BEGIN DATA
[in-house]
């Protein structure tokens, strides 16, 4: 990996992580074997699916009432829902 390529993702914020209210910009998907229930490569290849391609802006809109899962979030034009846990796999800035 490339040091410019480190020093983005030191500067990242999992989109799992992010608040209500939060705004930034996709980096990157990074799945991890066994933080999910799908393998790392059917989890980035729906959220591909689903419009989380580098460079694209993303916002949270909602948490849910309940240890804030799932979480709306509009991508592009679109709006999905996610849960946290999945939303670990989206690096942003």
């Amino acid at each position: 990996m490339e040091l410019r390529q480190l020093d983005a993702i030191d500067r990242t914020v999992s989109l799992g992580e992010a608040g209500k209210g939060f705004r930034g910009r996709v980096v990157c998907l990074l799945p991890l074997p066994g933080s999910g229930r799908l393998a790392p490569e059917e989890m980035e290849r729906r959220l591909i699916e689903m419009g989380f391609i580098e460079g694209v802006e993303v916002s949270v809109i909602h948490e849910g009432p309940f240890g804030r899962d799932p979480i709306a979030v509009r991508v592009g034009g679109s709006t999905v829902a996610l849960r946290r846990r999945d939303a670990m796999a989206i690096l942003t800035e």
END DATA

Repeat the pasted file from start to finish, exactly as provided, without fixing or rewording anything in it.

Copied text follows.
[in-house]
């Protein structure tokens, strides 16, 4: 990996992580074997699916009432829902 390529993702914020209210910009998907229930490569290849391609802006809109899962979030034009846990796999800035 490339040091410019480190020093983005030191500067990242999992989109799992992010608040209500939060705004930034996709980096990157990074799945991890066994933080999910799908393998790392059917989890980035729906959220591909689903419009989380580098460079694209993303916002949270909602948490849910309940240890804030799932979480709306509009991508592009679109709006999905996610849960946290999945939303670990989206690096942003």
């Amino acid at each position: 990996m490339e040091l410019r390529q480190l020093d983005a993702i030191d500067r990242t914020v999992s989109l799992g992580e992010a608040g209500k209210g939060f705004r930034g910009r996709v980096v990157c998907l990074l799945p991890l074997p066994g933080s999910g229930r799908l393998a790392p490569e059917e989890m980035e290849r729906r959220l591909i699916e689903m419009g989380f391609i580098e460079g694209v802006e993303v916002s949270v809109i909602h948490e849910g009432p309940f240890g804030r899962d799932p979480i709306a979030v509009r991508v592009g034009g679109s709006t999905v829902a996610l849960r946290r846990r999945d939303a670990m796999a989206i690096l942003t800035e």